Over 70s breast cancer management: A single institute experience (2018)

Type of publication:
Conference abstract

Author(s):
Dube M.; Talaat A.; *Rastall S.; *Przyczyna A.; *Usman T.

Citation:
European Journal of Surgical Oncology; Jun 2018; vol. 44 (no. 6); p. 898

Abstract:
Introduction: With increasing life expectancy, awareness and improved referral system more women over the age of 70 (70+) are diagnosed with breast cancer. NICE guidelines recommended standard treatment of breast cancer irrespective of age and decision rather based on co-morbidities and frailty. To review our compliance with NICE guidelines we audited management of breast cancer of 70+ women over a period of five years. Methods: Retrospective case note analysis of 833 70+ women with breast cancer diagnosed from April 2010 to March 2015. Breast MDT recommendations, reason for choice of treatment, co-morbidities and performance status recorded. Results: Out of 2729 breast cancer diagnosis 30% (833) were 70+. The median age was 78. Surgery was the treatment of choice in all five years and is represented by 60% in year one, four and five; 55% in year two; 45% in year three. Primary endocrine treatment was the next treatment of choice among 28% in year one, 23% in year two, 30% in year three, 20% in year four, and 25% in year five. Offer and acceptance adjuvant treatments have increased in year wise analysis. Conclusions: We have noticed a shift towards surgery from primary endocrine therapy in year wise analysis. There has been an increase of number of 70+ patients diagnosed with breast cancer. Inclusion of performance status had improved offer of adjuvant treatment in the last year of the study. More individualised and evidence based management recommended to offer appropriate treatment in this age group.

Breast reconstruction affects coping mechanisms in breast cancer survivors (2017)

Type of publication:
Journal article

Author(s):
*Lake, B., Fuller, H.R., *Rastall, S, *Usman, T

Citation:
Indian Journal of Surgery, December 2017

Abstract:
Coping strategies used by women with breast cancer are vital for adjustment to their disease. Whilst it is clear that factors such as age at diagnosis, social support and ethnicity can influence coping mechanisms, there is currently no information about whether breast reconstruction changes mechanisms of coping for such patients. The aims of this study, therefore, were to determine how women who have had immediate breast reconstruction and mastectomy cope, compared to those who have mastectomy alone, and whether there are differences in coping mechanisms due to breast reconstruction surgery. This was a retrospective cohort study, using a standardised questionnaire called the Brief Cope Scale. Inclusion criteria was the following: all women who had immediate breast reconstruction and mastectomy in Shropshire from 2003 to 2014 for ductal carcinoma in situ or node-negative invasive breast cancer. Each patient was matched for year of diagnosis, adjuvant therapy and age to one woman who had mastectomy alone. Two hundred thirty-four questionnaires were sent with a 58% response rate. Significantly more patients from the reconstruction cohort coped by active coping (T value 1.66, P value 0.04) compared to those in the mastectomy alone cohort. In contrast, significantly more patients in the mastectomy alone cohort coped by active venting compared to the reconstruction cohort (T value 1.71, P value 0.04). This study indicates for the first time that breast reconstruction may alter coping mechanisms in breast cancer survivors. Awareness of these coping mechanisms will enable clinicians to provide appropriate, individualised support.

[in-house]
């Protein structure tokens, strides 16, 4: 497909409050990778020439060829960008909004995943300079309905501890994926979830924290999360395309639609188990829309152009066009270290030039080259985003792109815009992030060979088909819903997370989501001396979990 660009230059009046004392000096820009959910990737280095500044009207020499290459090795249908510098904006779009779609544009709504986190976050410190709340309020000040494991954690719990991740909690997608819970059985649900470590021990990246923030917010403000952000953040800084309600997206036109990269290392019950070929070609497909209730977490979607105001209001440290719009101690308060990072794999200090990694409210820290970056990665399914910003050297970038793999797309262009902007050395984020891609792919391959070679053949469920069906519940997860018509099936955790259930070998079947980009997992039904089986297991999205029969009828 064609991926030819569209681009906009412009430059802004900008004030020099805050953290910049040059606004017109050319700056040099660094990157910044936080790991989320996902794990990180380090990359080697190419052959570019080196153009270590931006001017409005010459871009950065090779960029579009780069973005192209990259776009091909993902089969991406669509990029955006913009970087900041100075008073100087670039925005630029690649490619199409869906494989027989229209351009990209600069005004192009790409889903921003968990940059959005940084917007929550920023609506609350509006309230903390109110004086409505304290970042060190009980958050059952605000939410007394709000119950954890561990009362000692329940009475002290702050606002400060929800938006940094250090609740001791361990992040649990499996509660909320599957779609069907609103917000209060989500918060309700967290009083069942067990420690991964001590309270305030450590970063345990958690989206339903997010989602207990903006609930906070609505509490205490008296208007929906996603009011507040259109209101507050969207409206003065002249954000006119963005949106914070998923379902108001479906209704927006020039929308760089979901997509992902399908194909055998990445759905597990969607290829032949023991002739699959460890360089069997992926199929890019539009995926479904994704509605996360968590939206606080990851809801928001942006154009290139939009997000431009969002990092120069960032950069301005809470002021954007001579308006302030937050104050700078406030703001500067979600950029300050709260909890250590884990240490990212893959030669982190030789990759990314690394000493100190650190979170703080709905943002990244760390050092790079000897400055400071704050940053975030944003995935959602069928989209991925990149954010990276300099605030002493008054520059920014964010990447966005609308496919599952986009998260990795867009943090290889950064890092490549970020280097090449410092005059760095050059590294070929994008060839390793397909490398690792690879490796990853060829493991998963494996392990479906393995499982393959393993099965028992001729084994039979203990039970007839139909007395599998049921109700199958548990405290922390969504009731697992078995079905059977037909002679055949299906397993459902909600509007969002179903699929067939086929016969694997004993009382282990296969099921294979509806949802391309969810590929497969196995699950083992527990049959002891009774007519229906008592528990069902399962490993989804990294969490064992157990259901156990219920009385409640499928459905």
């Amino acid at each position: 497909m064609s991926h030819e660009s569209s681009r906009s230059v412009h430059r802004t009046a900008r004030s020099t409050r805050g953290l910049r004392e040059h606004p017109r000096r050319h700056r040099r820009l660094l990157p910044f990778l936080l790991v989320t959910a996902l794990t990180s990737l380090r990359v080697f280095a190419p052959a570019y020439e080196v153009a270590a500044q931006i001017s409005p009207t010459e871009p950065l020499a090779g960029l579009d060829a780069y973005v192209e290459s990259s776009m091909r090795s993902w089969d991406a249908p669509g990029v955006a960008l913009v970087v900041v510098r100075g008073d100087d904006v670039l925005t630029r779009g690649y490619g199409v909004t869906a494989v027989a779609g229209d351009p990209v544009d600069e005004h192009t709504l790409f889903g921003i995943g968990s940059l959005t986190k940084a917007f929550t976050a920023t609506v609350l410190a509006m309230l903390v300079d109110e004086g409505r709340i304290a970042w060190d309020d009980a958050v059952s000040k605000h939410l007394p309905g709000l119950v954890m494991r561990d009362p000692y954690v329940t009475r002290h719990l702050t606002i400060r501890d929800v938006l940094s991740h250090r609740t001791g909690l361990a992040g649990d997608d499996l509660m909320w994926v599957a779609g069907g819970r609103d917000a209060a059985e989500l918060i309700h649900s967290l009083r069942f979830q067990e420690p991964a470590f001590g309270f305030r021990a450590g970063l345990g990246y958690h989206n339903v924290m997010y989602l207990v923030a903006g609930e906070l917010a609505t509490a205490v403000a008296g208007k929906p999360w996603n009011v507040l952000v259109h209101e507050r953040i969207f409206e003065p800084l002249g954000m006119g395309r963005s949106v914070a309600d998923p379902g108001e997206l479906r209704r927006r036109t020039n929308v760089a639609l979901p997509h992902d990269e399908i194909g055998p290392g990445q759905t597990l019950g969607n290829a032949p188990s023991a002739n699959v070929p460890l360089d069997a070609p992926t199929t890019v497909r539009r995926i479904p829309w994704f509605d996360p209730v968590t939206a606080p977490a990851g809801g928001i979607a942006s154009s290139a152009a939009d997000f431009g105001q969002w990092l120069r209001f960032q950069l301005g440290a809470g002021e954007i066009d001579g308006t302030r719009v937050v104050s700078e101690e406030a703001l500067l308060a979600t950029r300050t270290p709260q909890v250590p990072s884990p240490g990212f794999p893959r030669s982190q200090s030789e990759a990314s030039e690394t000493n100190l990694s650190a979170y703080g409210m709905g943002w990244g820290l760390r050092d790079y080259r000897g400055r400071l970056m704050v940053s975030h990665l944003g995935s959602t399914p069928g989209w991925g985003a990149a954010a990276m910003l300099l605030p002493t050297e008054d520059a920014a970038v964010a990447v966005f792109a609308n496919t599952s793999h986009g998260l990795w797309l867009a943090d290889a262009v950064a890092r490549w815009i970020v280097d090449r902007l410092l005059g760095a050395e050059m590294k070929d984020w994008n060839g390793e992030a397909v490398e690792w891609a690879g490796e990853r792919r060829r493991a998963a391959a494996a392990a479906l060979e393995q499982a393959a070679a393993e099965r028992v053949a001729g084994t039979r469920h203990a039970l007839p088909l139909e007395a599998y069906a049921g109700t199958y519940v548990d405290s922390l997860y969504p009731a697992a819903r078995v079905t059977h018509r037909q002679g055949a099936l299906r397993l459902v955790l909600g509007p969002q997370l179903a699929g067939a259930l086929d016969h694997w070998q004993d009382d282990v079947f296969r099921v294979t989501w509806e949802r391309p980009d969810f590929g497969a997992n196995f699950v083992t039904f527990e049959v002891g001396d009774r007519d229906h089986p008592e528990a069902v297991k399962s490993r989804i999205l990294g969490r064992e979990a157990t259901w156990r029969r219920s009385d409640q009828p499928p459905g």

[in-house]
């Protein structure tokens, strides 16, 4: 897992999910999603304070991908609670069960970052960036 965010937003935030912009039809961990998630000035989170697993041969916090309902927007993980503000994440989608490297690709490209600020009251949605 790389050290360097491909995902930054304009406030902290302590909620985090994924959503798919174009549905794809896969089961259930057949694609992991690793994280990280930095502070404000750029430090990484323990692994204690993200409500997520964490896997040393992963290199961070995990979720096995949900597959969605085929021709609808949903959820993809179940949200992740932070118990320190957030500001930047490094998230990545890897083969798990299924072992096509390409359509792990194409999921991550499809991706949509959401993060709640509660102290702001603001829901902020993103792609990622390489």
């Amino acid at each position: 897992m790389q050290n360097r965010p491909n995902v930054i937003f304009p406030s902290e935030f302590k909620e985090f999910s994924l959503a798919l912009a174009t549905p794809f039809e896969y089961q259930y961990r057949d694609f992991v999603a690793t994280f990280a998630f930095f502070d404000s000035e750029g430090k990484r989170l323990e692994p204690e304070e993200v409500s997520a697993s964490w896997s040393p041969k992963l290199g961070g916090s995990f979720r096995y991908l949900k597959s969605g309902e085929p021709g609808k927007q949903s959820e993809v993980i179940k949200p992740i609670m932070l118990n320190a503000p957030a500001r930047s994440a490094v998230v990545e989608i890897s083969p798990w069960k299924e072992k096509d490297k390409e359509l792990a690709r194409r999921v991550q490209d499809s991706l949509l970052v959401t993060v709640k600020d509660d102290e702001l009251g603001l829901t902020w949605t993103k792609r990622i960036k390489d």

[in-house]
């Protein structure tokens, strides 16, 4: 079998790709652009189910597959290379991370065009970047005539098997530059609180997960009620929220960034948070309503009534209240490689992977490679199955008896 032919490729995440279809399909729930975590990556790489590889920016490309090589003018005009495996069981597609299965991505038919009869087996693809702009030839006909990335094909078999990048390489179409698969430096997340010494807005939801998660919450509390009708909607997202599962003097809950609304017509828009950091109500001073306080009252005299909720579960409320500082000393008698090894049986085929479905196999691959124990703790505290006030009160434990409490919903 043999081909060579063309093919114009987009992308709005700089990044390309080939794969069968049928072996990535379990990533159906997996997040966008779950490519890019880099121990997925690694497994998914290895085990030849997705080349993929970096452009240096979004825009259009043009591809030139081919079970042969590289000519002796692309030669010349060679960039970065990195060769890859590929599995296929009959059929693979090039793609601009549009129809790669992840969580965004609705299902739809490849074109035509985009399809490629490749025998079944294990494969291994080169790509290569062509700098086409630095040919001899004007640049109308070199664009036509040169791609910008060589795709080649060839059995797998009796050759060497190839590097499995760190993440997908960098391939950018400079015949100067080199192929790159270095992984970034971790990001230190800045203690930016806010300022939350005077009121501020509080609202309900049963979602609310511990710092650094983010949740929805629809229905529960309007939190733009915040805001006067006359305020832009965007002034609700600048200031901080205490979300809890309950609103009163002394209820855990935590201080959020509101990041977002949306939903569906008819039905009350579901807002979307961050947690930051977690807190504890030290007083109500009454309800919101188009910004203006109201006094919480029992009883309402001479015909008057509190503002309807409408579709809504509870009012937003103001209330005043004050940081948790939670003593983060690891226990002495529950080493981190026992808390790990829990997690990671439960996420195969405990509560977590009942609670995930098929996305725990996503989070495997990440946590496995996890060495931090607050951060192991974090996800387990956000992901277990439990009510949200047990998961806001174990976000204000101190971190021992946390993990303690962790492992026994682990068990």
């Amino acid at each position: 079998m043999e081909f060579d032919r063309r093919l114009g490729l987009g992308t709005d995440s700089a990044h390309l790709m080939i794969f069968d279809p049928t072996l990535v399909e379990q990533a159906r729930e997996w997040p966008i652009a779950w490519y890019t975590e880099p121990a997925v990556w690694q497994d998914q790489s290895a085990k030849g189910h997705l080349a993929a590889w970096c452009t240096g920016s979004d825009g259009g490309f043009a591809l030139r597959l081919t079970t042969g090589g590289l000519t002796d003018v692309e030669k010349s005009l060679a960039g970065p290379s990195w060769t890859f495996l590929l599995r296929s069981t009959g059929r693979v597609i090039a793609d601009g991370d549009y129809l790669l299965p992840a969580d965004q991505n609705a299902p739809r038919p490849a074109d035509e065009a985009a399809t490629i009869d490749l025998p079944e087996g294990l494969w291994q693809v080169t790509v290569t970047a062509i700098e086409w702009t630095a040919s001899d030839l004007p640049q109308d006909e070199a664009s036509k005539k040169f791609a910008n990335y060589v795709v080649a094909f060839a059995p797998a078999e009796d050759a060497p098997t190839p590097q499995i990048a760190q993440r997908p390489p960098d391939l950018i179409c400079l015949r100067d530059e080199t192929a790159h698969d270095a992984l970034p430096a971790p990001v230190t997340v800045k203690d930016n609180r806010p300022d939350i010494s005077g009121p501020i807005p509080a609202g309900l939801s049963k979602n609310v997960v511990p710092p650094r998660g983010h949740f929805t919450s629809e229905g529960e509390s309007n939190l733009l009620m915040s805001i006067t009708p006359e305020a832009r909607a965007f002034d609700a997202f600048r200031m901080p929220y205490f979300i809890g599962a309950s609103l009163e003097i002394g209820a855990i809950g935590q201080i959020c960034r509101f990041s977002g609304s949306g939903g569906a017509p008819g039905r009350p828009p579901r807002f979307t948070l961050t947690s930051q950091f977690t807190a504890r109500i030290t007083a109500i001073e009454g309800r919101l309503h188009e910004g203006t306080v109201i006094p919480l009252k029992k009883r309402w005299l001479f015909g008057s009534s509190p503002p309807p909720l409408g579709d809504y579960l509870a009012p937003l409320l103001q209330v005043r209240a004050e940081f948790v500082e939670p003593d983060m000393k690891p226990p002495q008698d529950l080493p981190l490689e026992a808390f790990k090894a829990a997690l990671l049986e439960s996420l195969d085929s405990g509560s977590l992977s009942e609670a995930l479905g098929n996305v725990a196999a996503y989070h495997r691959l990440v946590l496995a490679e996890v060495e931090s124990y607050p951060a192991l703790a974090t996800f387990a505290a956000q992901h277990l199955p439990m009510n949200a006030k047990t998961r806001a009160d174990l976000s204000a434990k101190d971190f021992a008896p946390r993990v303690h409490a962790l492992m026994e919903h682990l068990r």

The impact of age on the art of mammography and how to adapt accordingly (2017)

Type of publication:
Journal article

Author(s):
*Lake, B.; *Cielecki, L.; *Williams, S.; *Worrall, C.; *Metelko, M.

Citation:
Radiography; Nov 2017; vol. 23 (no. 4) e120–e121

Abstract:
Introduction Breast cancer is increasingly a disease of the elderly, and combined with the NHS Breast Screening Extension means that more elderly patients are having mammography. Increasing age can make mammography more technically difficult. This is a technical note detailing the results of a local audit which may be of interest due to potential service implications. Method A retrospective audit of the first year of screening extension of The Shropshire Breast Screening Programme. Aims to collect data on patient demographics and describe the technical adaptations developed in Shropshire. Results Breast screening extension has increased by 2.5 times the number of women aged 70–74 screened, and doubled the overall numbers of women over 70 screened. Significantly more older patients are being screened to present technical challenges to a screening programme. Data was obtained from a month of screening showed that 29% of patients over 70 needed extra time for positioning. Reasons included 22% difficulty in obtaining adequate positioning and 15% needed a relative to aid with consent. Discussion In the Shropshire screening programme different technical adaptations have been developed and are key to ensuring adequate images. These include double appointments, two radiographers, thorough assessment, steeper angles, seated examinations, from-below imaging and pre-planning for subsequent screen. Conclusion Significantly more older women are having breast screening due to the increasing incidence of breast cancer and the Breast Screening Programme extension. Increasing age can significantly increase time taken for adequate imaging and present technical challenges. Development of technical adaptations to art of mammography is key to achieve adequate images.

Link to full-text

An audit of ‘real world’ systemic chemotherapy in breast cancer patients over the age of 70 in one U.K. Cancer Centre (2018)

Type of publication:
Conference abstract

Author(s):
*Choudhary Y.; *Pettit L.; *Khanduri S.

Citation:
European Journal of Surgical Oncology; Mar 2018; vol. 44

Abstract: